The fruit of all The Horrors have worked to
The Horrors - Skying

In 2006, they arrived. Pipe thin limbs and clad in black, welcomed to a sea of sycophantic press knocked head over heels by what they saw. Image reigned, and they looked just right.

Five material muppets, with faux-cryptic names and a refreshing attitude, siphoned straight from The Cramps. Their debut album ‘Strange House’, an organ-fuelled addiction of brilliantly abrasive punk-rock, slipped under the radar. Yet their image sat at the forefront of print press. Few could get their eyes to let their ears have a listen. It spent as much time on CD players as it shouldn’t have, and the phrase ‘style over substance’ hovered above The Horrors like a stalking rain cloud. Yet here we are; five years on. We’re looking at a fully established, creative heavyweight collective on their third studio album. How did we get here?

Whether patient and brooding or brash and immediate, ‘Skying’ is constantly elevating. Forever driving to invoke emotions. Early track ‘You Said’ wanders and glides at a gentle new wave unwind, before ‘I Can See Through You’ bursts at the synths with an anthemic optimism. At times, the rich, indulgent qualities of The Horrors sound can become excessively testing and ‘Endless Blue’ provides a novel respite to this with its distant, bubbling brass. At halfway, the early release ‘Still Life’ stands alone. The beating heart of the album. An omniscient Faris croons “Don’t hurry, give it time / Things are the way they have to be” with vocals drenched in borrowings of the early-’80s, circa Echo And The Bunnymen or Simple Minds.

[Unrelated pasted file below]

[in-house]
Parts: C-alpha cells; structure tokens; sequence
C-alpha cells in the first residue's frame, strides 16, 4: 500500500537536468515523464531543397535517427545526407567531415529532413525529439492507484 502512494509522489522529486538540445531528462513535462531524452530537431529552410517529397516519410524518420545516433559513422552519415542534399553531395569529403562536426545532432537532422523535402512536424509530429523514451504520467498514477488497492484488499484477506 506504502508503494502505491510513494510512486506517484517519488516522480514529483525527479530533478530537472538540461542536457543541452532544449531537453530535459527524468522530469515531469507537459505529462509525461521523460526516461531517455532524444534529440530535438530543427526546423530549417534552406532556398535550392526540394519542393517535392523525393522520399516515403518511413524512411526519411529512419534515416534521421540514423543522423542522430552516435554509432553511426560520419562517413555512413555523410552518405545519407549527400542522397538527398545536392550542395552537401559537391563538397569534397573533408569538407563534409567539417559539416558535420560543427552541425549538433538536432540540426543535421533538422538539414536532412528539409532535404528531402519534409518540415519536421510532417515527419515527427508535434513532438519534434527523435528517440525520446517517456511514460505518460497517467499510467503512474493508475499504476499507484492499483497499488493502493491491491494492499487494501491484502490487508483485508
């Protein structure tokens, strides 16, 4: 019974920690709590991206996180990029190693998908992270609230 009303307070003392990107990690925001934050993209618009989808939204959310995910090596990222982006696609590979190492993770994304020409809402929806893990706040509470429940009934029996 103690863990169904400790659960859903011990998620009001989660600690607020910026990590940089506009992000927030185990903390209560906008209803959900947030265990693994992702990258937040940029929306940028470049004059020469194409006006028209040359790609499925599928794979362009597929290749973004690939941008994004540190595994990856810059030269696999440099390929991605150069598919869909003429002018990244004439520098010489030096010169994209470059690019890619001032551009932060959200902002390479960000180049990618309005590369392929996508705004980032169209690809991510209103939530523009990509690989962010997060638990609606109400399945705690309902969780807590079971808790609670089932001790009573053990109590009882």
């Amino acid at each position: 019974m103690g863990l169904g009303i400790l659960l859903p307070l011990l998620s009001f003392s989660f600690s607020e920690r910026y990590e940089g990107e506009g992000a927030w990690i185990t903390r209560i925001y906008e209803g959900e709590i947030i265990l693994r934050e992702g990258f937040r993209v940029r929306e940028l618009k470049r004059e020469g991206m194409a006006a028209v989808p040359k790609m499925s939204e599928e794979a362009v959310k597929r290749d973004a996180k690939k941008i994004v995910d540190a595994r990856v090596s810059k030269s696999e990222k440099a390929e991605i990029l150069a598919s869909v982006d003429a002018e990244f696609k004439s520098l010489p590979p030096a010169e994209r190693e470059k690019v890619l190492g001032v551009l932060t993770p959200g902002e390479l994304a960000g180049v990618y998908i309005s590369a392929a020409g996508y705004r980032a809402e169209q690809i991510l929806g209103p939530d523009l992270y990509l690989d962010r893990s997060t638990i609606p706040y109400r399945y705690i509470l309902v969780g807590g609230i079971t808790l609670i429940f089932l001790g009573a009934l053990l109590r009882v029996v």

Subsequent tracks build on the aforementioned patient brooding. ‘Moving Further Away’ expands into ‘Sea Within A Sea’ strike two proportions, even mimicking a recognisable drum beat, yet not quite in the titanically ethereal manner that the latter captured. Instead, a Pandora’s box-sized soundscape unfolds until minute six, when a savage riff assumes dominance and drives forth into a crashing crescendo. On the sonorous contrary, ‘Oceans Burning’ closes the album with absorbing woebegone, altered guitars and everpresent haunting echoes. Slowly, as they love to do, the track mutates into a completely new song. Thus ending, as a percussive wall of sound, millions of miles from where it began.

‘Skying’ is the fruit of all The Horrors have worked to, and the yield of all they have done. Wholly homemade, from the instruments to the Dalston studio. To the sweeping of every dust particle that came to be when Joshua Third [guitarist] decided to knock the studio wall through himself. Even the twenty-stage phaser that runs through the quivering melodies of ‘Changing The Rain’ was tweaked and assembled by the band themselves. Gone is the ‘Primary Colours’ influences of Portishead’s Geoff Barrow, or the punchy impatience of ‘Strange House’, and in that place stands an intellectually collective five-piece, fully immersed in the confidence of their own astonishing abilities.


Words by Joe Zadeh

You can listen to The Horrors' 'Skying' album in full HERE.